Lastly, Alabama Shakespeare Festival's rep season is winding down. You still have a week or so to catch productions of To Kill a Mockingbird, Twelfth Night, and The Trojan Women. I missed most of the rep season this year (my job kept me in town), and I am just sick about it. If you miss these shows, you still have all of August to look forward to. They are presenting Three Sisters and The Honky Tonk Angels over the summer. I may trot over to Montgomery and catch both of them.

A lovers' tiff?

I watched Mr. and Mrs. Smith, directed by Doug Liman, yesterday. What fun! The premise of the film is this: John and Jane Smith, after six years of rather lackluster marriage, visit a marriage counselor for a "tune-up." During their session, they admit to keeping "little secrets" from one another. We later learn that they are both assassins for hire, maintaining a secret life apart from one another. Their professional worlds collide, however, when they are both assigned to the same hit.

In the ensuing scenes, the couple realizes the duplicity of their marriage as both are assigned to kill each other. A few rollicking shoot outs later, the two decide that perhaps their union is worth saving after all, and they decide to flaunt their employers and fight for one another.

Aside from the physical perfection of both Angelina Jolie (Jane Smith) and Brad Pitt (John Smith), their on-screen chemistry is great. In addition to great physical work in this movie, they both flex their comedic muscles to great effect. (I loved lines like, "You still alive down there, baby?" What a hoot!) And while the story line follows a very familiar path, it is still fully enjoyable. While violent, the carnage is this movie is not particularly graphic; it lives up to its PG13 rating. As no heavy mental lifting is required, it's great, indulgent entertainment. I would recommend this film for both couples and families with older children.

Crawling out . . .

. . . from underneath my job, which has buried me for the past month, I've had the opportunity to see a movie this week that I really liked.

I thought that We Don't Live Here Anymore - starring Laura Dern, Naomi Watts, Mark Ruffalo, and Peter Krause - was an amazing film. Directed by John J. Curran, the film is based on two short stories (by Andre Dubus) that chronicle infidielities committed by two married couples. Ruffalo plays the role of Jack, a college professor in an unhappy marriage with Terry (Dern), a rather slovenly houswife who, nonethless, loves her husband (and often yells at him) passionately. Bookending their tumultuous relationship are Edith (Watts), an ultra-neat, quiet beauty married to Hank (Krause), another college professor who has a rather fluid definition of faithfulness.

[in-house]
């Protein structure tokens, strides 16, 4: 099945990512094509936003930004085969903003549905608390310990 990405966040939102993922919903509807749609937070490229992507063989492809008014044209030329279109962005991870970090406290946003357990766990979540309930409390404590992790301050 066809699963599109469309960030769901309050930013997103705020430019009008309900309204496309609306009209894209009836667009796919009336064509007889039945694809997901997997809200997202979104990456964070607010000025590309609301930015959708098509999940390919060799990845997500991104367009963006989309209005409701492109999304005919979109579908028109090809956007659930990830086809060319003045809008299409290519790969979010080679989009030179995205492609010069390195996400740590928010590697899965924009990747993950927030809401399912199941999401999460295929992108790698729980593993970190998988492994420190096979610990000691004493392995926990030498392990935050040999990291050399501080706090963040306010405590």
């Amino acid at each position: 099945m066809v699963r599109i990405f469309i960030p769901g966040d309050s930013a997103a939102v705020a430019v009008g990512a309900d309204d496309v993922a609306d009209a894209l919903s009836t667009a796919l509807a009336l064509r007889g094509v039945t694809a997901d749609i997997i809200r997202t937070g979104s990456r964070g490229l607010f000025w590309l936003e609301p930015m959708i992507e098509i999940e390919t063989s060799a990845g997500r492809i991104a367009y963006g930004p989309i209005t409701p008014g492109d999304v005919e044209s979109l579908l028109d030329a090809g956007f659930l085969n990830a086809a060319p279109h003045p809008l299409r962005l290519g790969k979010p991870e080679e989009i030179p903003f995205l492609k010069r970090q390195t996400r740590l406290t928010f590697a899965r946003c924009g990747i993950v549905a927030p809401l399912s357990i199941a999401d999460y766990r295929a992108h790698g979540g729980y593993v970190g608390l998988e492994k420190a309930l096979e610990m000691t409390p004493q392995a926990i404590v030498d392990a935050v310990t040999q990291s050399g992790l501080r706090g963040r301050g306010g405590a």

Jack and Edith secretly nurse an affection for each other, which they indulge. Edith knows they will get caught, but doesn't think her husband will mind. Jack, on the other hand, struggles with the idea that he may not love Terry at all anymore. Wracked with guilt, Jack practically sets Terry and Hank up on a date, then is by turns pleased (because he then feels his own infidelity is more justifiable) and horrified (because maybe part of him still loves Terry) when the two of them go to bed together.

Performances in this film are of the highest quality. The arguments between Jack and Terry are cutting and often cruel, underscoring the messy nature of their relationship. Conversely, Edith and Hank seem to feel so sterilized towards each other that passion doesn't enter into the equation for them, making the ending of the film predictable but somehow "right." Bedroom scenes of the two married couples emphasize how, even in the act of lovemaking, oceans of distance can separate people. We Don't Live Here Anymore is an interesting, and often heartbreaking, examination of marriage and infidelity.